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A gripping story - a chilling portrait,
This review is from: Ten Weeks in Africa (Hardcover)
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Ed Caine works for an NGO which is overseeing a development in Batanga paid for from the British government's Overseas Aid programme. He arrives in the country with his wife and small child, full of enthusiastic idealism. His wife, Sarah, looks forward to finding a job that will be fulfilling for her and a positive contribution to improving the lot of women in east Africa.
Disillusion and danger lie in wait. Beatrice Kamunda also has a vision for her country, a dream of helping the numerous sick and the poor. Her father, Joseph, nurtures her belief - but no further than a pragmatic understanding of the possibilities. For Batanga is riddled with corruption. Aid money disappears into mysterious overseas accounts of prominent politicians. Civil war is a realistic threat. Against this background, Beatrice falls in love with Solomon Ouko, a businessman with an approach to ethics more opportunistic than moral.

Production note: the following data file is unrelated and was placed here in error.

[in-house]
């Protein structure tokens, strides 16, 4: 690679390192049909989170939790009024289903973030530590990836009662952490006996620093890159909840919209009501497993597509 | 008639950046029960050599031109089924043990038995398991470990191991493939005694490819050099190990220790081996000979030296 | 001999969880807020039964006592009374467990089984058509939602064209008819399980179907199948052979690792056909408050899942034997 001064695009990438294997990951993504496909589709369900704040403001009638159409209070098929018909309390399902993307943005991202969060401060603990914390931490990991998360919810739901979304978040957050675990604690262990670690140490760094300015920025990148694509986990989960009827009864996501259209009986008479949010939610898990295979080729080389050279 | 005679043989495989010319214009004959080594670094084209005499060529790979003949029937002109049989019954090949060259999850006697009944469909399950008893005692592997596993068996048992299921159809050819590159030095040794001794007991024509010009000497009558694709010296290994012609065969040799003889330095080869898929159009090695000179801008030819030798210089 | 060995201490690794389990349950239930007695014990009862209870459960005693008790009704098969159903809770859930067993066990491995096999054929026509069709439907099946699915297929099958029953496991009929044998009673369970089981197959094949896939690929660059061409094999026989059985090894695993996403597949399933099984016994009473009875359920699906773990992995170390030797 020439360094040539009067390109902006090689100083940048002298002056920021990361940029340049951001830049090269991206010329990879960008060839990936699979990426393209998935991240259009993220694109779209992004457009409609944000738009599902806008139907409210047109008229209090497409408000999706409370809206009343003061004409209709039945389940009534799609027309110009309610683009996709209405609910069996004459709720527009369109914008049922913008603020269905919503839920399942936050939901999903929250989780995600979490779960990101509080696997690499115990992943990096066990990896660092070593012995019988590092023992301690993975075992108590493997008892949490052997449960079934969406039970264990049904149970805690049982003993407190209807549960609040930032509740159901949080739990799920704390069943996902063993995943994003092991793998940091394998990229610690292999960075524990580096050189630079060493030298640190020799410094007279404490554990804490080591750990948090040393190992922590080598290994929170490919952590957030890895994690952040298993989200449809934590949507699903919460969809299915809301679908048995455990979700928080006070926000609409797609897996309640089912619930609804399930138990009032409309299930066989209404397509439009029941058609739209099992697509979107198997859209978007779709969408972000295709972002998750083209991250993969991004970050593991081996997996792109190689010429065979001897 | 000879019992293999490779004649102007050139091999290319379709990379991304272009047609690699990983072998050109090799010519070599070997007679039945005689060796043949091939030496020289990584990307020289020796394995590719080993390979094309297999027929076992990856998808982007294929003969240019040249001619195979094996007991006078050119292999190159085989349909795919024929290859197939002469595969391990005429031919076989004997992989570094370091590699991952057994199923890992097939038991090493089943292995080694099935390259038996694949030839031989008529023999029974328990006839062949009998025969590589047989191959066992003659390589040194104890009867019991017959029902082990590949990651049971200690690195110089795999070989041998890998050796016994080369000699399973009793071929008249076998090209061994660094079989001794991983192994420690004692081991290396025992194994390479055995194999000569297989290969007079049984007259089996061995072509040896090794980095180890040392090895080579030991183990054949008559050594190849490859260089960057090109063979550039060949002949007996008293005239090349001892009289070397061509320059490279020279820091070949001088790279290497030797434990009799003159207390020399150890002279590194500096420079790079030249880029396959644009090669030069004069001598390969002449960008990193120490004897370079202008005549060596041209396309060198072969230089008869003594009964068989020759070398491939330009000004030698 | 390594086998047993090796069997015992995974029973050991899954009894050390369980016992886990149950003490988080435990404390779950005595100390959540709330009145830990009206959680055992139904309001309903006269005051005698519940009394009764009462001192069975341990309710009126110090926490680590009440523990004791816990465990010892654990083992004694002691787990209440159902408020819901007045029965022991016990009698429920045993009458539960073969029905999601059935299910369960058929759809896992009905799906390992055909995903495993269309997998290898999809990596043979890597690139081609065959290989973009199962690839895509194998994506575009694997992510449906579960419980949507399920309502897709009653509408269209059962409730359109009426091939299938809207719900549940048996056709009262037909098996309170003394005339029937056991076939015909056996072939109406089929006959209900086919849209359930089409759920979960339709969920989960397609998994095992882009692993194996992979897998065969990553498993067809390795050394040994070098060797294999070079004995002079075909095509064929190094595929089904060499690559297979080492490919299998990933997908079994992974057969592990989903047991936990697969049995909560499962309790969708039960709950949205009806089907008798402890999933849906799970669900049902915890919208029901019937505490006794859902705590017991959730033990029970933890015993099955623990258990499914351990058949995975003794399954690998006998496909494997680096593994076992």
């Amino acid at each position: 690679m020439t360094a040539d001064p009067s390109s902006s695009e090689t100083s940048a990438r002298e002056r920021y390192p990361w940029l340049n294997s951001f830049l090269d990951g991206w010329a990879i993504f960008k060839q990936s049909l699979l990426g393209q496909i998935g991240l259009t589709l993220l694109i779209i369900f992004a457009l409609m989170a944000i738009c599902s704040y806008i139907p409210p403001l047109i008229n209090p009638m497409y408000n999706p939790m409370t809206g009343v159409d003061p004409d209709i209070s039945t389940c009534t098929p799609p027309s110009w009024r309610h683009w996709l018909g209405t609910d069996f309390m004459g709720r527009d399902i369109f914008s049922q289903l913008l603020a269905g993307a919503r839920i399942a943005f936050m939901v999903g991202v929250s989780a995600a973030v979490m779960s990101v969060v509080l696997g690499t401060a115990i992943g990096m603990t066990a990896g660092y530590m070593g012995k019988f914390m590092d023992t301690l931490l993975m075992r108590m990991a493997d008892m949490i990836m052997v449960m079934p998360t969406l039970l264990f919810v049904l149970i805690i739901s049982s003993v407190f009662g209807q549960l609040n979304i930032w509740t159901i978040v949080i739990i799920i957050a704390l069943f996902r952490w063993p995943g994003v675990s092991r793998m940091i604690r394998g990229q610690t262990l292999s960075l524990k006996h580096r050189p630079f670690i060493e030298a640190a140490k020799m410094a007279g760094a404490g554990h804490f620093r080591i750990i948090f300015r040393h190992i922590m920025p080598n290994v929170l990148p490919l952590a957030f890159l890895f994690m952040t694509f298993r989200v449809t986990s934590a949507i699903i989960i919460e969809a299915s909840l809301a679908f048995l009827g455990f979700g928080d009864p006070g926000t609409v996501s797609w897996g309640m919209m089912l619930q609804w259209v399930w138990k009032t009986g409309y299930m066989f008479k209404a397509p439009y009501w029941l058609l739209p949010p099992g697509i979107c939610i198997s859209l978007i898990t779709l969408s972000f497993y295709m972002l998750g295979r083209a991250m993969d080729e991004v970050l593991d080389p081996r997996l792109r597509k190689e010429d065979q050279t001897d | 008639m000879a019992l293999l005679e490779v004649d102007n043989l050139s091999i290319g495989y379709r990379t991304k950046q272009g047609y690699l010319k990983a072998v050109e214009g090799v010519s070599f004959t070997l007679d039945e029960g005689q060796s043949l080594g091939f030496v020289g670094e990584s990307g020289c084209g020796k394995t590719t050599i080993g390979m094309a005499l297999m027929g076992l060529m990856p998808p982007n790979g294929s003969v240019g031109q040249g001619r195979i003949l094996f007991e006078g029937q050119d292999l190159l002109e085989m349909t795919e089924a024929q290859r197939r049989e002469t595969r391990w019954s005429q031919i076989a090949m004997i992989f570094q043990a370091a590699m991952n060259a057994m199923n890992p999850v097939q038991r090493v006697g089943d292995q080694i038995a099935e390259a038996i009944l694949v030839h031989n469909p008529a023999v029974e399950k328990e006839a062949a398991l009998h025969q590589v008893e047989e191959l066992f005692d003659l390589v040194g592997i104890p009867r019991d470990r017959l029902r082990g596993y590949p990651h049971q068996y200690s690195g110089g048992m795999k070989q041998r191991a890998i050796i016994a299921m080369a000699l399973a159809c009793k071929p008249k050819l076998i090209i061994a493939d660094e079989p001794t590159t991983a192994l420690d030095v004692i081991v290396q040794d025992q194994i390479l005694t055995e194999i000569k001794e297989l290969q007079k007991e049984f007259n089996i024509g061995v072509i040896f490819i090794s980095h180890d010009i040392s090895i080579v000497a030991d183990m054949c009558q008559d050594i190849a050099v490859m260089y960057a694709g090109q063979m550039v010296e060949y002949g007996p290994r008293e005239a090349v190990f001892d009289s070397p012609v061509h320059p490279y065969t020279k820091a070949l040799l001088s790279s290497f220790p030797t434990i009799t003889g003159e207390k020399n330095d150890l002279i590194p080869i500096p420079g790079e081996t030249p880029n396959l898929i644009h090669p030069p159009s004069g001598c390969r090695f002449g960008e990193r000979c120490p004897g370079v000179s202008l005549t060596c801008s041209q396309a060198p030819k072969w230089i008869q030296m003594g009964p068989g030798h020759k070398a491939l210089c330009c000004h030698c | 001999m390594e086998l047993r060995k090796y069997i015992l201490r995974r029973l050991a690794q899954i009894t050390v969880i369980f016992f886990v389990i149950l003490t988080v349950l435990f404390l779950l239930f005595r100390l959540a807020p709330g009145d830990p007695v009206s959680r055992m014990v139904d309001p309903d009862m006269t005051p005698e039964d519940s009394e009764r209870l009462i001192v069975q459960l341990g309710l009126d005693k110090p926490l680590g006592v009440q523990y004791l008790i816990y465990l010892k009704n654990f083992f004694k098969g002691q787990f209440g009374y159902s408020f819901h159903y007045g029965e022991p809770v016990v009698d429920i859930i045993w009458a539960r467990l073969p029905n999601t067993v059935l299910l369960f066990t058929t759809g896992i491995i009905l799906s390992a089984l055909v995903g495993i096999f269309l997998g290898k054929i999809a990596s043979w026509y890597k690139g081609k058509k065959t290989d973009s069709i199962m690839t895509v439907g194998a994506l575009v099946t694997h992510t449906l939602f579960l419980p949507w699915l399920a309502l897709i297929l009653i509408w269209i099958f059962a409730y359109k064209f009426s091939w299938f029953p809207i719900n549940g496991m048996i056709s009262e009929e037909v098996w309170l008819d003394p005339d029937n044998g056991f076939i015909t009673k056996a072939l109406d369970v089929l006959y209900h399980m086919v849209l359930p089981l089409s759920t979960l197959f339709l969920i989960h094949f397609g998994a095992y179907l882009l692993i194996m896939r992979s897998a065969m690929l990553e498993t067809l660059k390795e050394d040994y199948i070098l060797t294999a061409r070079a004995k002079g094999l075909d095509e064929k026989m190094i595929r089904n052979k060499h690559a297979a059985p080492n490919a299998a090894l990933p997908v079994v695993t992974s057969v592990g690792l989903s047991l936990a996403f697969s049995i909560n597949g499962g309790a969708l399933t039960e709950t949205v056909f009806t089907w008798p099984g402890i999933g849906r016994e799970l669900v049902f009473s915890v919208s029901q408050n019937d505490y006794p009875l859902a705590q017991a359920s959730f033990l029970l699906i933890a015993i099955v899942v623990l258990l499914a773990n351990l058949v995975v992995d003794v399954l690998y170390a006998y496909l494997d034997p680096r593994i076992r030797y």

To reveal more of the plot would be unfair, for this is a superb novel - a thriller in its action, a sermon for our times in its portrayal of what can and cannot be achieved. The writing is unfussy and vivid. Here is an Africa that has been extracted as it were from our television news bulletins. Fiction, perhaps, but with a sober ring of truth.